We then drive to Fingal, where we walk through coastal banksia woodland, to a natural sandy beach with pounding surf, which we follow to the basalt cliffs, the easternmost flows of ancient lava. From the cliff-tops we often see dolphins and sometimes turtles and stingrays. We usually see terns, and sometimes gannets, ospreys or sea eagles. We also view basalt columns similar to (but smaller than) the Giant's Causeway of Ireland, and feature g in Aboriginal legend as a giant echidna.
The Wildlife Park we now visit was started by the zoologist David Fleay in the 1950'2. David was the first to ever breed the platypus in captivity, and one of the last people to interact with a living thylacine. He was successful in breeding many rare species and when in his 80's he handed his precious property over to National Parks for a low sum, and they continued to breed rare and endangered species for many years but are now concentrating more on wildlife interpretation. Here we see various rare mammal species, and it is also an opportunity to see northern species such as cassowaries and both Australian species of crocodile. It is one of the few places we can watch the platypus swimming under water, using its rubbery bill to seek electrical vibrations from its prey. Non-captive animals that bring themselves in from the surrounding bush and make the park their home, including eastern water dragons, nankeen night herons and magpie geese.
Our last stop is at Coombabah in the northern part of the Gold Coast, where we walk through eucaylpt forest and tea-tree wetlands, seeing many kangaroos, birds and more often than not a wild koala or two.
Remember it is possible from May to September to make this a 4-day tour by Starting on Tuesday instead of Wednesday and adding a half-day of whale-watching.
Wildlife species expected to see:
eastern great kangaroo, whiptail and red-necked (and sometimes swamp) wallabies, red-necked and red-legged pademelons, koala, possums, platypus, brush turkey, spoonbills, herons, egrets, ibis, stilts, dotterels, rails, gallinules, cormorants, darters, pelican, black swans, various ducks, grebes, raptors, cockatoos and parrots, kookaburra, other kingfishers, dollar bird in summer, bowerbirds (regent and satin in spring, satin also most of the rest of the year), paradise riflebird, logrunner, honeyeaters, fairy wrens, scrubwrens, “robins”, finches etc. and if rally lucky a lyrebird, lace monitor, carpet python, dragons, turtles,frogs, butterflies, golden orb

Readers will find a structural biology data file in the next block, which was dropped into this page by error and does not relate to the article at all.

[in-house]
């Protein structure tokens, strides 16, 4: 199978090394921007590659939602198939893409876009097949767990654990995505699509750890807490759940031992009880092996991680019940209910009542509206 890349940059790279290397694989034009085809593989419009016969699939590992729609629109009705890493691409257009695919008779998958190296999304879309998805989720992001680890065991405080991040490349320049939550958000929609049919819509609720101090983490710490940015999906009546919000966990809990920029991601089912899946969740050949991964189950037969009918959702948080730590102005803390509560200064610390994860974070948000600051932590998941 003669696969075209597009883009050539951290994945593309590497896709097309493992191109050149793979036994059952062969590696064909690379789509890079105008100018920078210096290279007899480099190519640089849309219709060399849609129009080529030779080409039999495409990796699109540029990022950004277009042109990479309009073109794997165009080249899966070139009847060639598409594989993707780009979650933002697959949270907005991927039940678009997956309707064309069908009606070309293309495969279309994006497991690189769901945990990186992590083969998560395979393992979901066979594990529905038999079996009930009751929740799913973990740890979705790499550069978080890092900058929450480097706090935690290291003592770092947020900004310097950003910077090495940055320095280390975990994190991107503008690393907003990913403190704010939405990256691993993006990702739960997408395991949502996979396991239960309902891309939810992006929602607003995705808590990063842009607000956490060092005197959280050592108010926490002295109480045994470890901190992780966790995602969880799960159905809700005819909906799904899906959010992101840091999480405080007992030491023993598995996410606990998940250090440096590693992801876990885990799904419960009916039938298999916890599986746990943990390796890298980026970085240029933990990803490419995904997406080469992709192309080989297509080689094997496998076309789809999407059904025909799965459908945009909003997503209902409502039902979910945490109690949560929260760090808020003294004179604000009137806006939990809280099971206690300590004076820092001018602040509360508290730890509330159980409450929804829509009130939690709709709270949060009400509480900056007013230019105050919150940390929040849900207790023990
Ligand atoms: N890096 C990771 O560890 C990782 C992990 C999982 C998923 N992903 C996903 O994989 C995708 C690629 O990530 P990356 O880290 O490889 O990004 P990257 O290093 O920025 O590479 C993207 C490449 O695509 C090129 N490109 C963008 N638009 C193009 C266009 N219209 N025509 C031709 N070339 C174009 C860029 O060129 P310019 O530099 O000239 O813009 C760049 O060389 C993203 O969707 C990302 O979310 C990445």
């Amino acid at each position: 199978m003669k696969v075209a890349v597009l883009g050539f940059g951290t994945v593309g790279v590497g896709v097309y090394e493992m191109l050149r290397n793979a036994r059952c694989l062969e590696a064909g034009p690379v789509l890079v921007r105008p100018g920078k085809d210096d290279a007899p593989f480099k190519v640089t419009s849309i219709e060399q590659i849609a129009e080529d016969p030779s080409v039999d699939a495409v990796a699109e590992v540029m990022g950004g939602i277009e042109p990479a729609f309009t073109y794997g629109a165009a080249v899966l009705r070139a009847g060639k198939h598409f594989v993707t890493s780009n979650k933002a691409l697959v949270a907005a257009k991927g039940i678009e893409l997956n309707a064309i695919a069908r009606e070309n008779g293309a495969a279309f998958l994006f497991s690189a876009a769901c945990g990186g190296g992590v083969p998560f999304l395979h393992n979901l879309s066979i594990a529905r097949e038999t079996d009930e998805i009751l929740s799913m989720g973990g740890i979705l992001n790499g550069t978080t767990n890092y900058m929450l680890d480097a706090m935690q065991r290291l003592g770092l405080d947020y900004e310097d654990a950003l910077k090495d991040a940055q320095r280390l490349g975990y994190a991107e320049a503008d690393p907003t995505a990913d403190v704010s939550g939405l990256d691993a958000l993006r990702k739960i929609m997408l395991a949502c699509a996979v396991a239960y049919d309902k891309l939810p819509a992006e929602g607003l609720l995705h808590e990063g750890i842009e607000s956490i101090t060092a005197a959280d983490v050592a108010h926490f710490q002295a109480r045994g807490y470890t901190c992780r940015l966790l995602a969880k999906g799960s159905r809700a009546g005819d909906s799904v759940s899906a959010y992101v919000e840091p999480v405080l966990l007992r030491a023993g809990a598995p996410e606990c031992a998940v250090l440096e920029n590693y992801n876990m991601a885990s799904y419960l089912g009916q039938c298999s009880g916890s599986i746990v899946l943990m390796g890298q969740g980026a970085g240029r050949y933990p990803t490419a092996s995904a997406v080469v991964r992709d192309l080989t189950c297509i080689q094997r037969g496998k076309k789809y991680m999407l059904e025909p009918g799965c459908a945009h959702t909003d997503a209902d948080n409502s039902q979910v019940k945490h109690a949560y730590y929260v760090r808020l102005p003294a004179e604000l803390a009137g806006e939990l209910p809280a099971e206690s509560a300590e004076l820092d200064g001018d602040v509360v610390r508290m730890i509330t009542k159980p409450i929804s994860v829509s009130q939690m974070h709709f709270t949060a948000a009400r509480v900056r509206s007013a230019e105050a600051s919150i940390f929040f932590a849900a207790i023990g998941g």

What is included?
- All travel and guiding
- Morning tea, lunch and dinner 1st day
- All meals 2nd day
- Breakfast, morning tea and lunch 3rd day
- Some snacks, water to refill drink bottles
- Booklet on Australia's wildlife
What is not included?
- International flight tickets
- Travel Insurance
- Visa fees
The birdwatching day-trip has been designed and usually led by a zoologist (Ronda) with several decades experience of research on bird ecology and behaviour in southeast Queensland and elsewhere in Australia. Our other main guide is Ronda’s son Darren, a keen amateur naturalist who has been exploring our forests for a lifetime and very knowledgable. While designed to maximise the number of species seen in a variety of habitats (from wetlands to rainforest) the focus is on birds as part of the ecosystem and how their behaviour reflects this, not on dashing from one bird to the next or finding obscure species for life-lists. Many of our guests do add substantially to their lifelists as well: it’s just not our major focus. We happily cater for novice birdwatchers, bird photographers and for general nature enthusiasts for whom birds are just part of the delight and fascination with wild areas. Although some of our guests request tours with no children (which we respect), we do encourage families on other days, and also lead child-focussed tours with various games included to help children (and their parents!) learn about our birds). We understand that not all bird-lovers are physically fit, and can easily adjust our tours to include as little walking as possible while still seeing many birds. We abide by environmental standards, which includes not only waste reduction, fuel efficiency etc. but also minimising our impact on the birds and other wildlife we find. Since our own research is on-going and we also add information to other databases, guests are very welcome to engage in a bit of citizen science along the way. Special interests can be catered for with advance notice. We have attended food safety courses and are even more strict than usual in hygiene since Covid-19, adopting social distancing, applying disinfectants to bus seats and handles between tours and always travel with hand sanitiser.